ST supporting a single language pair such as English-Chinese (EN-ZH) are often referred to as bilingual ST. It is inefficient to build a separate bilingual ST model for every language pair in the world. In addition, running multiple bilingual ST models simultaneously requires a lot of memory and computation resources. In this work, we propose to apply TT to multilingual ST by sharing the encoder and using separate prediction and joint networks for different target languages. Since the encoder (64M of parameters in our experiments) is much larger than joint and prediction networks (24M combined), the size of such a multilingual ST model is comparable to a bilingual model.

Figure 5: Illustration of TT for multilingual ST.

Figure 5 shows the one-to-many multilingual ST model using TT. Shared encoder output is fed to multiple prediction and joint networks. To train the multilingual ST model, we alternate the training data for different batches, e.g., one batch using EN-ZH data and another English-German (EN-DE) (i.e., data mixing ratio is 50%-50%).

3 Experimental Setup

We use 50 thousand (K) hours of Microsoft internal ASR data as the training set. All the data are anonymized with personally identifiable information removed. The original transcriptions are in English, and we use Microsoft cognitive translation service to translate them into Chinese and German. We do not use any human-labeled paired ST data. For evaluation, we use the publicly available MSLT_v1.0 for EN-DE and MSLT_v1.1 for EN-ZH [federmannmicrosoft]. 111We are not allowed to use other public data sets due to license restrictions.

3.1 Cascaded Method

We use the cascaded method as the baseline for our experiments. The ASR module is a streaming TT model described in Section 2.2. It is trained using the above 50K-hour English audio and the corresponding English transcriptions. The encoder consists of 18 Transformer blocks, each containing 320 hidden nodes, 8 attention heads, and 2048 feedforward nodes. As for the prediction network, we use 2 LSTM layers. Each LSTM layer has 1024 hidden nodes and the embedding dimension is also 1024. The joint network is a simple feedforward layer containing 512 nodes. For English transcriptions, the vocabulary size is 4K. The model has 88M parameters in total. The input to the model is 80-dimension log-Mel filter-bank features with 25ms windows and 10ms shift, extracted from mixed band training data [li2012improving]. Before the input is fed to the Transformer blocks, it is filtered and down-sampled by a factor of 4 (i.e., the resulting sampling rate is 40ms) using two convolutional layers. The chunk size of the streaming mask for the Transformer blocks is 4. The output of the ASR module is used by a non-streaming text-based MT module to get the translation results. The MT model consists of a 6-layer Transformer encoder and a 2-layer RNN decoder. Each Transformer layer has a feedforward network of size 2048 and 8 attention heads. The embedding size is 512. The MT model has 67M parameters.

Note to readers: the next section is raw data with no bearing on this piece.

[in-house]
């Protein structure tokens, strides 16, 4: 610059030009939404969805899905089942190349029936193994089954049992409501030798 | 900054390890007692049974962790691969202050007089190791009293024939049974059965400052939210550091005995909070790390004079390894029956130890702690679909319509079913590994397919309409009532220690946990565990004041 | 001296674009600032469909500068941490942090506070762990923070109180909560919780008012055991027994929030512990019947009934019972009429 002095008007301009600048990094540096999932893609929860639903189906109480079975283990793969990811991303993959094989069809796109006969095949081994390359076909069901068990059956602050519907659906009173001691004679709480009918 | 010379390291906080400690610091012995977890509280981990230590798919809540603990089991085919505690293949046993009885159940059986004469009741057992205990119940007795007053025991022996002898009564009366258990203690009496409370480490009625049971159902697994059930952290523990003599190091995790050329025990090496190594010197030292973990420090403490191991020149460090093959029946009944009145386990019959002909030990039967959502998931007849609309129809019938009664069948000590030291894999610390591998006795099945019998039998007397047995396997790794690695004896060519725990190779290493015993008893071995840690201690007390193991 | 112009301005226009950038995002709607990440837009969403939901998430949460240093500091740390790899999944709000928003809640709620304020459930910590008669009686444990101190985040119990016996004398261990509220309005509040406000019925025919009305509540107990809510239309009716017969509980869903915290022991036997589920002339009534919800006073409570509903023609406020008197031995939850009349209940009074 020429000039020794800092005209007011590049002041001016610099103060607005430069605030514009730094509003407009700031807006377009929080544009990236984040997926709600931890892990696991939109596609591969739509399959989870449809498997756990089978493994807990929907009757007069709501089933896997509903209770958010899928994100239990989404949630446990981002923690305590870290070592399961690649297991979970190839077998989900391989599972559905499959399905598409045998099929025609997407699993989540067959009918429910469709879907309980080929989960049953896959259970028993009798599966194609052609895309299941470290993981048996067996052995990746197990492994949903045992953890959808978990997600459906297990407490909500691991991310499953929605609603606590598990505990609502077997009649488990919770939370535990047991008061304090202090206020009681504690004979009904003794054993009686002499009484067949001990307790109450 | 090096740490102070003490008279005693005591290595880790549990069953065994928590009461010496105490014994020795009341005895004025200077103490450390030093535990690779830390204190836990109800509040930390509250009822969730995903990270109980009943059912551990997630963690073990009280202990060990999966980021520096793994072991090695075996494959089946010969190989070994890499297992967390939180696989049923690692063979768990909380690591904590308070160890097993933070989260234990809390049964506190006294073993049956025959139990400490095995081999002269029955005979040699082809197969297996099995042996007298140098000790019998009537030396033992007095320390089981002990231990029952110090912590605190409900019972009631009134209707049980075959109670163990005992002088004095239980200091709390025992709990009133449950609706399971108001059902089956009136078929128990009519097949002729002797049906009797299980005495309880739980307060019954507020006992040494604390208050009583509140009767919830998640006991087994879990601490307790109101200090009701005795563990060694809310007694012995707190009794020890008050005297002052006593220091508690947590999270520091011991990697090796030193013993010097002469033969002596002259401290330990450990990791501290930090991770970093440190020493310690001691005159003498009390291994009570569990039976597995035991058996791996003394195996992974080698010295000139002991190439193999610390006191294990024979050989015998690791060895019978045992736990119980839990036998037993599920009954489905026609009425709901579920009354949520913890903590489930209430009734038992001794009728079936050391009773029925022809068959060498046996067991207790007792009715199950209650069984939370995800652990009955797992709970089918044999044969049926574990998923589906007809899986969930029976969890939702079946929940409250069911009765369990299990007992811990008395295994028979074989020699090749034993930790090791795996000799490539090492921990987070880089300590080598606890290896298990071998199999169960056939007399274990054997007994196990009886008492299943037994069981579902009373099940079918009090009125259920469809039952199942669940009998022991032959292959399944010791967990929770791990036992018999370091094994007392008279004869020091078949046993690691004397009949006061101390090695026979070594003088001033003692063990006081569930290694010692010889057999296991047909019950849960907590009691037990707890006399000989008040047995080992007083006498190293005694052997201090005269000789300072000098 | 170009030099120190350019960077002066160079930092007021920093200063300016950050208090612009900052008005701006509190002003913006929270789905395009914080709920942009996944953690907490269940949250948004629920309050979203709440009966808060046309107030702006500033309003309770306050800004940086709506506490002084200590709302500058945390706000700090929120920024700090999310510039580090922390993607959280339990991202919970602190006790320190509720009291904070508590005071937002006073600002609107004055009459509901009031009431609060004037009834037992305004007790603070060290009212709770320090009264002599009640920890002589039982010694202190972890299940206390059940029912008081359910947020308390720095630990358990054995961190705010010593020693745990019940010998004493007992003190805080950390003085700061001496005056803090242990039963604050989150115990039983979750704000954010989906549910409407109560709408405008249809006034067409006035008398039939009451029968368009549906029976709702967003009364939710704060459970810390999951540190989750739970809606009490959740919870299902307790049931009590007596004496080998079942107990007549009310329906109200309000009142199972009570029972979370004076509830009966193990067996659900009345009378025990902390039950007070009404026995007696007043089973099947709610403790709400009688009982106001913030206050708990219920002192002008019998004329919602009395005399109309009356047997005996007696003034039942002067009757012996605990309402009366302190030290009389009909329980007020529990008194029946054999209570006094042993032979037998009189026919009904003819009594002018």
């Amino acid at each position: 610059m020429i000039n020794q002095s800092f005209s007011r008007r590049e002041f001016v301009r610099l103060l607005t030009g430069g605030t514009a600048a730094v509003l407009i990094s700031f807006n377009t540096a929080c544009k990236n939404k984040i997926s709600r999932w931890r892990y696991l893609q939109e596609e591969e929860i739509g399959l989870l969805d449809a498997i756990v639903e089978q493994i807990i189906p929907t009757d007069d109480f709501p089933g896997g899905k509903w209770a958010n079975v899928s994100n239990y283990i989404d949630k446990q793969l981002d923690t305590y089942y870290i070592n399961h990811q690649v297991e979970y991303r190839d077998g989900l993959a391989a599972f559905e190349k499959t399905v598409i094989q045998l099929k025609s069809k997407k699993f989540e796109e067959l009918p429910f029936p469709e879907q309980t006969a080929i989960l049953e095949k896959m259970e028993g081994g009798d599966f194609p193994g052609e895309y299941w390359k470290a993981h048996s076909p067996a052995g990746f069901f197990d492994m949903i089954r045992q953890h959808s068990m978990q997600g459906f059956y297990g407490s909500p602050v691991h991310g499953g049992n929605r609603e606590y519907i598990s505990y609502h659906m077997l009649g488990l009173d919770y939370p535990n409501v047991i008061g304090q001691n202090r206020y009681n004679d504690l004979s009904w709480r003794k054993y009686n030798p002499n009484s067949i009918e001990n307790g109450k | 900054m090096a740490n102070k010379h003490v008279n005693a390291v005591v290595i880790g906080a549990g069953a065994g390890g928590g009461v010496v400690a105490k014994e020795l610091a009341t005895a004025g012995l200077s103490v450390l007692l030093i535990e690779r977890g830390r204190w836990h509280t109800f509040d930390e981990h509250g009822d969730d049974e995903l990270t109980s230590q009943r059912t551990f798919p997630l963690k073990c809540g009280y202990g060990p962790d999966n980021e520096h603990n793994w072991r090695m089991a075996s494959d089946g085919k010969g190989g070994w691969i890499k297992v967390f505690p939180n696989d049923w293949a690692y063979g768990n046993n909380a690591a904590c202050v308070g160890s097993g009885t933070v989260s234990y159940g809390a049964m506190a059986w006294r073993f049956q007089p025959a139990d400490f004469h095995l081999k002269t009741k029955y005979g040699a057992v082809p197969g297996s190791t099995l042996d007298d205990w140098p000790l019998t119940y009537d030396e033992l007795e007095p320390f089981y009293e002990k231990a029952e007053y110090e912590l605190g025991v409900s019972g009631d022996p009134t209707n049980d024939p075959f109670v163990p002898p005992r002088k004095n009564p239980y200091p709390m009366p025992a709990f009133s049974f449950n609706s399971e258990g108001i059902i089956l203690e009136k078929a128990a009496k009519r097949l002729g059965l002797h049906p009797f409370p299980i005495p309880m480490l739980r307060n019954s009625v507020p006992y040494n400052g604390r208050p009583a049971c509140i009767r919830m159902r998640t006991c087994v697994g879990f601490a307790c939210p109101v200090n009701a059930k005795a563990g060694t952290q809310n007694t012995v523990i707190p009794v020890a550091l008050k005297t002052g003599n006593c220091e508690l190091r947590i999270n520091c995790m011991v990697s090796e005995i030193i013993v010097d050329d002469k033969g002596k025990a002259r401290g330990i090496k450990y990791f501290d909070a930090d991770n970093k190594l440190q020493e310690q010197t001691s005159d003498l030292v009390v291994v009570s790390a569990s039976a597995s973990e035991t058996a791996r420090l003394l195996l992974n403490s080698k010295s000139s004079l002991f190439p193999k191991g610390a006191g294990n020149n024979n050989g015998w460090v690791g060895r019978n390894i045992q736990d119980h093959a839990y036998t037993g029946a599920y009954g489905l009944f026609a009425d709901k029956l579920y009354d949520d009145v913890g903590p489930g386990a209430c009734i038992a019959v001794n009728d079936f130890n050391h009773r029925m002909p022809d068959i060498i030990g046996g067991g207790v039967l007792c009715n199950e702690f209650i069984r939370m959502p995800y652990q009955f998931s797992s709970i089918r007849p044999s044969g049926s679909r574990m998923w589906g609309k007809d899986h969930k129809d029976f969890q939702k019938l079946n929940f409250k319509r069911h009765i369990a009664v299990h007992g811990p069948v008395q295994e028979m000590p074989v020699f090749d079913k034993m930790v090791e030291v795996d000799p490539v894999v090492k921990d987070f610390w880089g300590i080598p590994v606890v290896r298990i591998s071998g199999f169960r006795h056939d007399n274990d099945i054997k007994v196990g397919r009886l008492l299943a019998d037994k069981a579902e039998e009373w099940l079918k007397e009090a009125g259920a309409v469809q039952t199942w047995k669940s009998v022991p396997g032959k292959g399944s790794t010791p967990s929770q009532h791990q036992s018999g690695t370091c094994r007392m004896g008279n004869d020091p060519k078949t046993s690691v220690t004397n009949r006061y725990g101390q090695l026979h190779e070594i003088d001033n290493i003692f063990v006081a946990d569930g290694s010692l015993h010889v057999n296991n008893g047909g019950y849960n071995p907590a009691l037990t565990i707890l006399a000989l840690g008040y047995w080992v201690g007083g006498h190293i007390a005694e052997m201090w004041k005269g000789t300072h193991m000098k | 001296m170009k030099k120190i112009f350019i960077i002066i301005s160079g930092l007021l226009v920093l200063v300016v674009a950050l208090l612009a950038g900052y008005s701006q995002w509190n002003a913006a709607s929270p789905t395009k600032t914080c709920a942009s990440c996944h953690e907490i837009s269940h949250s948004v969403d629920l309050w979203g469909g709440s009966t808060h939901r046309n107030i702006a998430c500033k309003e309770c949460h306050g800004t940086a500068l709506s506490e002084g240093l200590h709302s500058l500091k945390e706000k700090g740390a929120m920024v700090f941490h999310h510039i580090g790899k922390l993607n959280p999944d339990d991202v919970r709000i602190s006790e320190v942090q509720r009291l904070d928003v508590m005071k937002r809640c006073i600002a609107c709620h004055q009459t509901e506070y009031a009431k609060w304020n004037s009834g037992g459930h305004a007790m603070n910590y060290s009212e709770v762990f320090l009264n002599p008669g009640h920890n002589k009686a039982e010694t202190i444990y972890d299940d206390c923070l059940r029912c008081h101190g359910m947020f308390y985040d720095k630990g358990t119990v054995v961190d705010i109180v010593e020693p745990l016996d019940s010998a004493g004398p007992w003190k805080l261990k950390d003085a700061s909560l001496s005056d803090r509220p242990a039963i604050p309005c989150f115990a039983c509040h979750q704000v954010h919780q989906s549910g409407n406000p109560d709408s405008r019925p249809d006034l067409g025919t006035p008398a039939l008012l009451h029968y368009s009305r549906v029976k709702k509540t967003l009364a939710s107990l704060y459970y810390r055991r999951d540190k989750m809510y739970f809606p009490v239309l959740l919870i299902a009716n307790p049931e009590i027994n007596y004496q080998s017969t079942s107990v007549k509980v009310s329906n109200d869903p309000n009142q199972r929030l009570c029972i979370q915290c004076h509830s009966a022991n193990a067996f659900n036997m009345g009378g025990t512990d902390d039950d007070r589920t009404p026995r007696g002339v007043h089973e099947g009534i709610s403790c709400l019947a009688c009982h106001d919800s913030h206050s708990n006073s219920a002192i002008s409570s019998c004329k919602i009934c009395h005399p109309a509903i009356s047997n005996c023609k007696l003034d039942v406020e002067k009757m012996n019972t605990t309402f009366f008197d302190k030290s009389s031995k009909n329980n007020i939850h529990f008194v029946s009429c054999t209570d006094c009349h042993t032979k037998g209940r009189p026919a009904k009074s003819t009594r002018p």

3.2 Streaming E2E ST Models

The streaming E2E ST models are trained using the same 50K-hour English audio, but with the corresponding translated labels generated by the MT model. The ST models have the same architecture as that of the ASR module in the above cascaded system, except that the output dimensions are changed according to vocabulary sizes. The vocabulary size of EN-ZH is 11K, whereas that of EN-DE is 4K. In addition to chunk size 4, which has 160ms look-ahead and is denoted as TT-160ms, we conduct experiments using a chunk size of 80, whose look-ahead is 3.2s and is thus denoted as TT-3.2s.